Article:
Introducing a post-relational database for .NET

Simple Demo

In this article, I am going to show a simple demo application that demonstrates how you can use SQL to define a schema and manipulate data objects with Matisse. More detailed discussions will follow in the subsequent articles.

First of all, you need to start a database. Start the Enterprise Manager, select a database, and select the Start menu. The database will be on-line within a couple of seconds:

Start a database

The data model that we are going to use is for project management, in which we define three classes Project , Employee , and Manager as depicted using UML in the next figure.

UML Diagram

If you have Rational Rose, you can simply export the UML diagram into your database. Choose Export to Database... menu under Tools/Matisse :

Exporting UML Diagram

If you do not have Rational Rose, you can use SQL DDL or ODL (Object Definition Language). The following DDL statements are equivalent to the above UML diagram.

  ProjectName STRING,
  Budget NUMERIC(19,2),
  Members REFERENCES (Employee)
    CARDINALITY (1, -1)
    INVERSE Employee.WorksIn,
  ManagedBy REFERENCES (Manager)
    CARDINALITY (1, 1)
    INVERSE Manager.Manages
  Name STRING,
  BirthDate DATE,
  WorksIn REFERENCES (Project)
    INVERSE Project.Members
CREATE TABLE Manager UNDER Employee (
  Title STRING,
  Manages REFERENCES (Project)
    INVERSE Project.ManagedBy

To execute the above DDL statements, copy and paste them into the SQL Query Analyzer window, and execute them.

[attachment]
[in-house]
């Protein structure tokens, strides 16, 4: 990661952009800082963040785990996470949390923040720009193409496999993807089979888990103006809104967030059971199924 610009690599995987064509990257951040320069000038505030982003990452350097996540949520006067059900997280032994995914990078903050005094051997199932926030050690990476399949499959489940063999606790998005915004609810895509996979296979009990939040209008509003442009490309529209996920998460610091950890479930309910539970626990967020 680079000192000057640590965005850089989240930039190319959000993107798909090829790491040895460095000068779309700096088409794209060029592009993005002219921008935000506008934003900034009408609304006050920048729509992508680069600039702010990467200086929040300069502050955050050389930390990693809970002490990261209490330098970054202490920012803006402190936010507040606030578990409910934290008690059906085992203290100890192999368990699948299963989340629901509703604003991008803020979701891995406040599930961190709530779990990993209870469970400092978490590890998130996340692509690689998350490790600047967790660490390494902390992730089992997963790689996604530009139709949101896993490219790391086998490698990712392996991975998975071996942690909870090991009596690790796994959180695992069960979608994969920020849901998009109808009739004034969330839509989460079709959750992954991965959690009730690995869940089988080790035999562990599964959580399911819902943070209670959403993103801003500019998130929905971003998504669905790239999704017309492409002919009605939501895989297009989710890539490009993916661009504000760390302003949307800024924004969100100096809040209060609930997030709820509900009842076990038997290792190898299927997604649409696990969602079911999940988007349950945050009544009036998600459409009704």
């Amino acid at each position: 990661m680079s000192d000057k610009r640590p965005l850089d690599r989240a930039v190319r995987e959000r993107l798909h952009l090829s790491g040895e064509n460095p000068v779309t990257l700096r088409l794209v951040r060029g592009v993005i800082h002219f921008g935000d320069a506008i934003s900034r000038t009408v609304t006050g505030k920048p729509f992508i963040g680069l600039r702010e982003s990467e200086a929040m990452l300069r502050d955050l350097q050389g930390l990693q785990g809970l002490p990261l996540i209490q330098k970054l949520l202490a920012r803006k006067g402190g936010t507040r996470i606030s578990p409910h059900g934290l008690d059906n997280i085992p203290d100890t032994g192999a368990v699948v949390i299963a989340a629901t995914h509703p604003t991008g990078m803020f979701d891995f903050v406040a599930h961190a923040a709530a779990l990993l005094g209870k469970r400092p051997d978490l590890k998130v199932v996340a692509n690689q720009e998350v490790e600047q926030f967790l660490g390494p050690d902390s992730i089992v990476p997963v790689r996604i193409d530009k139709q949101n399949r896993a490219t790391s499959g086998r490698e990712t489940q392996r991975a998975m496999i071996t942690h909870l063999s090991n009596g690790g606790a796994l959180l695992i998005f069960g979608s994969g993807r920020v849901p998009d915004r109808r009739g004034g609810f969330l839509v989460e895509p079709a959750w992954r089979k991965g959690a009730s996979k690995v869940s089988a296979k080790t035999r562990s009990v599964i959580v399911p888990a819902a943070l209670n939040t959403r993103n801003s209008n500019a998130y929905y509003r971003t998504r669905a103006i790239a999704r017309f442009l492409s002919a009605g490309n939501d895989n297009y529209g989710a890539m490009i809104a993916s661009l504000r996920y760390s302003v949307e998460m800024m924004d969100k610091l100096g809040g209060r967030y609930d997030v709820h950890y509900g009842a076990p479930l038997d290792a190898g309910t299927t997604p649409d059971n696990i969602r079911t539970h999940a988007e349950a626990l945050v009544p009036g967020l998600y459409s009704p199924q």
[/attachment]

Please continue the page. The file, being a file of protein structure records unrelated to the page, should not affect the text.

Execute SQL DDL Statements

Here, you see an advantage in database modeling with Matisse. You do not need any transformation of your model, and all the semantic information about associations between classes and their constraints are kept in the database schema as they are. This is a big plus for maintenance and extension of the application.

We can now create objects in the database. Execute the following SQL statements in the SQL Query Analyzer window as shown above:

INSERT INTO Employee (Name, BirthDate)
  VALUES ('John Venus', DATE '1955-10-01')
INSERT INTO Employee (Name, BirthDate)
  VALUES ('Amy Mars', DATE '1965-09-25')
INSERT INTO Manager (Name, BirthDate, Title)
  VALUES ('Ken Jupiter', DATE '1952-12-15', 'Director')
INSERT INTO Project (ProjectName, Budget, ManagedBy, Members)
  VALUES ('Campaign Spring 04', 10000.00, mgr1, SELECTION(emp1, emp2));

The above statements create two Employee objects, a Manager object, a Project object, and then assign the two employees to the project as its members and the manager as the project manager.

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